So, especially if you have a laptop with the limitations of its cooling system, the name of the game is to squeeze as much as possible out of 1 thread, which means - single core performance very much matters.

It’s great to have the option of multi threading, because it raises the ceiling for how big a patch you can run, but the cooling system needs to be up for it, because it burns a lot of CPU cycles.

No, but if the GPU is too weak the graphics will start to use CPU for rendering, making things worse for an underpowered system.

boiled from the inside
in my dungeon
lives that noisy monstrum
24/7 it traces ray
many processors
many cores
I feed it code
every day 
yet now and then
and more often
bits go astray
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Just tested what you wrote,

a simple scene in POV-Ray on this old 6 core machine, 1 thread 22.3% 9309 pixels/second. 6 threads 98% 43885 pixels per second.

Rack, just the template that comes with it, 3.8% with 1 thread, ~30% with 6 threads.

Now the frightening part, when deleting everything, audio-8 as last load rises to 86%. Does this sound right? (win10). When I add audio-8 back it stays high until I select an audio-driver. With 3 thread in an empty rack it idles at ~45%. Time for a bug-report?

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No one likes this answer, but the best thing is to use any tower computer and avoid all laptops. Except for super high end gaming laptops. It seem the thermal issues make rack and laptops a bad combo.

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This used to be working as designed, and a non issue. Not sure it that’s still true. Do some searching before posting a bug.

Thanks for the replies everyone. I’ve ordered a Dell G7 with an i7-9750H CPU, 8Gb RAM and GTX 1650 graphics. I’ll report how it performs after I’ve picked it up and installed Rack. I’ve got a desktop I can upgrade if I ever get time to build patches that need even more oomph - needed a new laptop anyway and got one through my job where I pay it monthly so it kind of made sense.


Sounds good but… 8 GB RAM, ouch! I would have definately gone for 16 GB for any new machine. Won’t be a problem for just using Rack but you’ll soon hit the roof doing combinations of other things. Let us know how the machine performs with Rack, so we can build up a bit of a knowledge base.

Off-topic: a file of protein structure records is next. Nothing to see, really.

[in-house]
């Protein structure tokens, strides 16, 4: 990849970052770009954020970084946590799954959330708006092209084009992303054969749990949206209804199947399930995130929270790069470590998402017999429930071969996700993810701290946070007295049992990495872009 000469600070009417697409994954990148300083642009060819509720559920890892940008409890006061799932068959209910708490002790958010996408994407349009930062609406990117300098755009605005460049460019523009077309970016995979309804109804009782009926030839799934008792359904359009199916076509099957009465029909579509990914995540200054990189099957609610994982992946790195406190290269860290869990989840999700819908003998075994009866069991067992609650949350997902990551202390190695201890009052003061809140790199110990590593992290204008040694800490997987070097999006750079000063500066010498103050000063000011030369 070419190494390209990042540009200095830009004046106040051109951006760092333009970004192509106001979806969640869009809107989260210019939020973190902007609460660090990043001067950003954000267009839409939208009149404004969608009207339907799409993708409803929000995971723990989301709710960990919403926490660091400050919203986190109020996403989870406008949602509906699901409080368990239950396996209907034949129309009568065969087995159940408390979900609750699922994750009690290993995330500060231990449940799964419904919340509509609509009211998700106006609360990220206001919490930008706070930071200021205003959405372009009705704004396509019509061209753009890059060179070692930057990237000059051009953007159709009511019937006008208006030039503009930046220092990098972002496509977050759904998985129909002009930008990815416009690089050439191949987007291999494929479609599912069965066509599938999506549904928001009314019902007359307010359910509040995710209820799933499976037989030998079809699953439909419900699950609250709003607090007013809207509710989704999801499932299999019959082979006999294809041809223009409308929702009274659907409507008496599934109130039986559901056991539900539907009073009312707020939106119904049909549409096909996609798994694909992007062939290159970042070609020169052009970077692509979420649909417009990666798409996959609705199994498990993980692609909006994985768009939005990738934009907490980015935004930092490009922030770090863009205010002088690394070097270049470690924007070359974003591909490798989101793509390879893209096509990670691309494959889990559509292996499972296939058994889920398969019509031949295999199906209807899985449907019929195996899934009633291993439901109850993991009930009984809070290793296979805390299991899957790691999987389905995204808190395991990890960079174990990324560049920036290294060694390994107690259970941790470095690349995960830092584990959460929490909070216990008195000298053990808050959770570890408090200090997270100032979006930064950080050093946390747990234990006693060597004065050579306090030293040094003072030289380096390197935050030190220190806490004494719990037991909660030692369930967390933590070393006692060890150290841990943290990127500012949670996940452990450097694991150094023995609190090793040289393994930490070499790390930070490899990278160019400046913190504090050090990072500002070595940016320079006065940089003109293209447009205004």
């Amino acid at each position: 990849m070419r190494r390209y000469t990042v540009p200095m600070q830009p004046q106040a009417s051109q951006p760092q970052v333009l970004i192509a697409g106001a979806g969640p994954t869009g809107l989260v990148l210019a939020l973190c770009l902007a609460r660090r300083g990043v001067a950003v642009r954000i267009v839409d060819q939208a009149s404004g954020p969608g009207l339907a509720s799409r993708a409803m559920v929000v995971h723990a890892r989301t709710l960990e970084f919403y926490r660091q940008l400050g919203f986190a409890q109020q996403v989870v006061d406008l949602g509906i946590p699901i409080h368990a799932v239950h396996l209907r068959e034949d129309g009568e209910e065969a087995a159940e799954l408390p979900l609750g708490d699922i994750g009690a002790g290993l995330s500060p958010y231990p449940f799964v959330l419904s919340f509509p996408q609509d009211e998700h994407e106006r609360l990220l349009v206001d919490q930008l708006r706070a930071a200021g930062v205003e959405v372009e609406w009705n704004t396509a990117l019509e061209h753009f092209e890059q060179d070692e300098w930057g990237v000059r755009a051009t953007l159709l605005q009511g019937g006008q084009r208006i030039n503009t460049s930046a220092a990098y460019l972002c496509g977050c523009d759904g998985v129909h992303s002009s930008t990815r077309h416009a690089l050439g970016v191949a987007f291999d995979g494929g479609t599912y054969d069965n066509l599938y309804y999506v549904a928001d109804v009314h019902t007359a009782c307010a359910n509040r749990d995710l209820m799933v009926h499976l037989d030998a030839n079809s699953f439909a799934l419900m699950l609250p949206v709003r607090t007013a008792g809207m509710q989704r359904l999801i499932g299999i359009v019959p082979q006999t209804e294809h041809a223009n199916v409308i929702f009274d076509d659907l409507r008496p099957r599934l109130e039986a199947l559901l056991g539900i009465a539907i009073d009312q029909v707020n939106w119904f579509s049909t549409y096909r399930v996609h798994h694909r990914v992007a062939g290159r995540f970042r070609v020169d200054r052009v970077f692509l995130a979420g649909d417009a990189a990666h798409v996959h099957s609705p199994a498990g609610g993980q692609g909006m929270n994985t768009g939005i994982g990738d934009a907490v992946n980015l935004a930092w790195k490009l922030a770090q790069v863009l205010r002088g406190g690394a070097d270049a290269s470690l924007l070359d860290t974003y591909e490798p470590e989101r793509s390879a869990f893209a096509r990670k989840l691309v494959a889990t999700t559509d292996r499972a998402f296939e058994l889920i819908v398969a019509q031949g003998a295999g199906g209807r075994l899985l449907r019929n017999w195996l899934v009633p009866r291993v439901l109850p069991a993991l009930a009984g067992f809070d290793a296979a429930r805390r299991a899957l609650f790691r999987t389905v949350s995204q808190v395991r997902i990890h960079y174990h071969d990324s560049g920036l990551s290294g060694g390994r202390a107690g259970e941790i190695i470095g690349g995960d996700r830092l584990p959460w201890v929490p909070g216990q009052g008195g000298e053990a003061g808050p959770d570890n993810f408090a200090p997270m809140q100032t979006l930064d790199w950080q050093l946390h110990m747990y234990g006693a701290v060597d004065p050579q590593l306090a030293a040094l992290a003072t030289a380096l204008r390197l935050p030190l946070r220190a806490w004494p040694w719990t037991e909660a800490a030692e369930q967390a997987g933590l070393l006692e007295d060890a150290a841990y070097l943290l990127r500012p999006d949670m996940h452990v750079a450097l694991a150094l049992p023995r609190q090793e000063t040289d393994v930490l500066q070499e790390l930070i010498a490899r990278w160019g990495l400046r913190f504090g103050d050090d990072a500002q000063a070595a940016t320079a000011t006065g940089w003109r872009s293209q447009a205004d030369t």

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Yup, that’s exactly the illustration of what I was talking about, the overhead of multithreading.

Don’t worry about that artificial situation. As I recall Andrew’s answers to that, it’s simply an artifact of how the Rack audio engine works. You need an audio module connected to some audio interface, and the audio module needs some audio to process. So, not a bug.

Well, not so artificial here as I often just fiddle with something simple and a scope, guess I’ll leave the audio-8 running then.



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Perhaps I’m reading too much into what you mean by “overhead”, but I do not see a significant multithreading performance penalty (i.e. an “overhead”) in Rack.

For example, on one thread, I can hook up 19 instances of Vult Freak (in Vortex mode) between a VCO and a mixer before the thread runs out of resources.

Enabling a second thread, I can add 19 more instances before hitting the limit. Enabling a third thread gets me 18 more, with 19 being slightly out of reach

Rack actually appears to be extremely efficient when utilising multiple cores but as you’ve said, one should only open up additional threads when the patch requires it, as extra threads have the potential to actively waste CPU resources if they don’t have enough work to do. But for me at least, that wastage almost completely goes away if you then add further modules.